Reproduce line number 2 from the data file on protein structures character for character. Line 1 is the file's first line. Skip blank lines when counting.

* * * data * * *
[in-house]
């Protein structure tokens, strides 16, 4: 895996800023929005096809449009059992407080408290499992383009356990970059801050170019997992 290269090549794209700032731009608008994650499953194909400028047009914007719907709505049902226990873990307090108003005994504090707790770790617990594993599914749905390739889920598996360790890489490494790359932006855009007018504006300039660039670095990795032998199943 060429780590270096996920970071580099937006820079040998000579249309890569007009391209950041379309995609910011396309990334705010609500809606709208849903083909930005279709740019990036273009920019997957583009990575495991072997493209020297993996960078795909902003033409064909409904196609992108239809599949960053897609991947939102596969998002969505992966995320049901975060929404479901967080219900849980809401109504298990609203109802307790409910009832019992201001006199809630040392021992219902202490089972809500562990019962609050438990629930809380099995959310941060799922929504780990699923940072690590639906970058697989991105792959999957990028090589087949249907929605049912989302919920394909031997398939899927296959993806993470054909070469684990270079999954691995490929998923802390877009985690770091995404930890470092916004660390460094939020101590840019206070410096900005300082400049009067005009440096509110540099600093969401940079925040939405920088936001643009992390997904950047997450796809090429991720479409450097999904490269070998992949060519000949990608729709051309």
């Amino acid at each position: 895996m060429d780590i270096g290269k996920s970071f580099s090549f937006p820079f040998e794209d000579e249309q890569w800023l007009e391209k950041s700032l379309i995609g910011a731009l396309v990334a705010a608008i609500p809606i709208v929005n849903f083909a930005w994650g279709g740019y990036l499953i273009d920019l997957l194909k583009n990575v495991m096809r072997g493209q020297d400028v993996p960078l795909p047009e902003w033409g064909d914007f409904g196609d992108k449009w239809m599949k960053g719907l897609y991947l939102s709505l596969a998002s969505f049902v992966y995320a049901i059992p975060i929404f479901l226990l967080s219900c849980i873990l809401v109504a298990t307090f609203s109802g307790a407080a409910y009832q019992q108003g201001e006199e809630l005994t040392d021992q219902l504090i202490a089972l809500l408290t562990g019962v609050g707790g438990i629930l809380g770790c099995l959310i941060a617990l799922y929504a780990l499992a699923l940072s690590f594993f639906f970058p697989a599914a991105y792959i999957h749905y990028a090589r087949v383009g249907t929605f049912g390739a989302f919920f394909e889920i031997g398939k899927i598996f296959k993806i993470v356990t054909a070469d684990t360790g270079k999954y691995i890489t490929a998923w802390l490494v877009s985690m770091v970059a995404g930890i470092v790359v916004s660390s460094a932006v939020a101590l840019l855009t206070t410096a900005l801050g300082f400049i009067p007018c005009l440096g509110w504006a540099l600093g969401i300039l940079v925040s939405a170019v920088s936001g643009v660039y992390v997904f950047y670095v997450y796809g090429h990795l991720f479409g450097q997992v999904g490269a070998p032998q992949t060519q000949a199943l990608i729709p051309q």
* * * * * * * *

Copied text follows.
């Protein structure tokens, strides 16, 4: 895996800023929005096809449009059992407080408290499992383009356990970059801050170019997992 290269090549794209700032731009608008994650499953194909400028047009914007719907709505049902226990873990307090108003005994504090707790770790617990594993599914749905390739889920598996360790890489490494790359932006855009007018504006300039660039670095990795032998199943 060429780590270096996920970071580099937006820079040998000579249309890569007009391209950041379309995609910011396309990334705010609500809606709208849903083909930005279709740019990036273009920019997957583009990575495991072997493209020297993996960078795909902003033409064909409904196609992108239809599949960053897609991947939102596969998002969505992966995320049901975060929404479901967080219900849980809401109504298990609203109802307790409910009832019992201001006199809630040392021992219902202490089972809500562990019962609050438990629930809380099995959310941060799922929504780990699923940072690590639906970058697989991105792959999957990028090589087949249907929605049912989302919920394909031997398939899927296959993806993470054909070469684990270079999954691995490929998923802390877009985690770091995404930890470092916004660390460094939020101590840019206070410096900005300082400049009067005009440096509110540099600093969401940079925040939405920088936001643009992390997904950047997450796809090429991720479409450097999904490269070998992949060519000949990608729709051309």